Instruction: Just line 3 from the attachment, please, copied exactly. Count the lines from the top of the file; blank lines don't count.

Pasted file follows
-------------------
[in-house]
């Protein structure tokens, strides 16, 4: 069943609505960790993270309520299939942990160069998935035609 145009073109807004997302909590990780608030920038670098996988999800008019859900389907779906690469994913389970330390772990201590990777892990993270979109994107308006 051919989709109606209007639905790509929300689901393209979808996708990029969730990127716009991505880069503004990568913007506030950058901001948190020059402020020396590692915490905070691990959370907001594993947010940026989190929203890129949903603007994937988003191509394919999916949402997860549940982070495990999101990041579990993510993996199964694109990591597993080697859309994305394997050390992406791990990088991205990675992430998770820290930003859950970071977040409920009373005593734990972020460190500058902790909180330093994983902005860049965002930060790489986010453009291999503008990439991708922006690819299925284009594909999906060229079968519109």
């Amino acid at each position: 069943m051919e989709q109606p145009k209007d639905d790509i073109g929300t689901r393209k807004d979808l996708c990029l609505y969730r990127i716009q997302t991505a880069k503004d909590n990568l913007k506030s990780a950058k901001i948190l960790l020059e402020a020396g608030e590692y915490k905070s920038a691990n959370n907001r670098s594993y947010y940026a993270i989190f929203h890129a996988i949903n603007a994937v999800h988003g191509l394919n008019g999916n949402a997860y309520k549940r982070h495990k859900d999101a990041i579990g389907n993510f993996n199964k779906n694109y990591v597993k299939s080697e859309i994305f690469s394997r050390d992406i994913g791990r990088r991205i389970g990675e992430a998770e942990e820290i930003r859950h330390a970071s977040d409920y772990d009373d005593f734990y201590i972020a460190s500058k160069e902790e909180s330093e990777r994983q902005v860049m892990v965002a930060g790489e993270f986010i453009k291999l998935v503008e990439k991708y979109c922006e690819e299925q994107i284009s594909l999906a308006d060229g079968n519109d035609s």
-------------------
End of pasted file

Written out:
């Amino acid at each position: 069943m051919e989709q109606p145009k209007d639905d790509i073109g929300t689901r393209k807004d979808l996708c990029l609505y969730r990127i716009q997302t991505a880069k503004d909590n990568l913007k506030s990780a950058k901001i948190l960790l020059e402020a020396g608030e590692y915490k905070s920038a691990n959370n907001r670098s594993y947010y940026a993270i989190f929203h890129a996988i949903n603007a994937v999800h988003g191509l394919n008019g999916n949402a997860y309520k549940r982070h495990k859900d999101a990041i579990g389907n993510f993996n199964k779906n694109y990591v597993k299939s080697e859309i994305f690469s394997r050390d992406i994913g791990r990088r991205i389970g990675e992430a998770e942990e820290i930003r859950h330390a970071s977040d409920y772990d009373d005593f734990y201590i972020a460190s500058k160069e902790e909180s330093e990777r994983q902005v860049m892990v965002a930060g790489e993270f986010i453009k291999l998935v503008e990439k991708y979109c922006e690819e299925q994107i284009s594909l999906a308006d060229g079968n519109d035609s």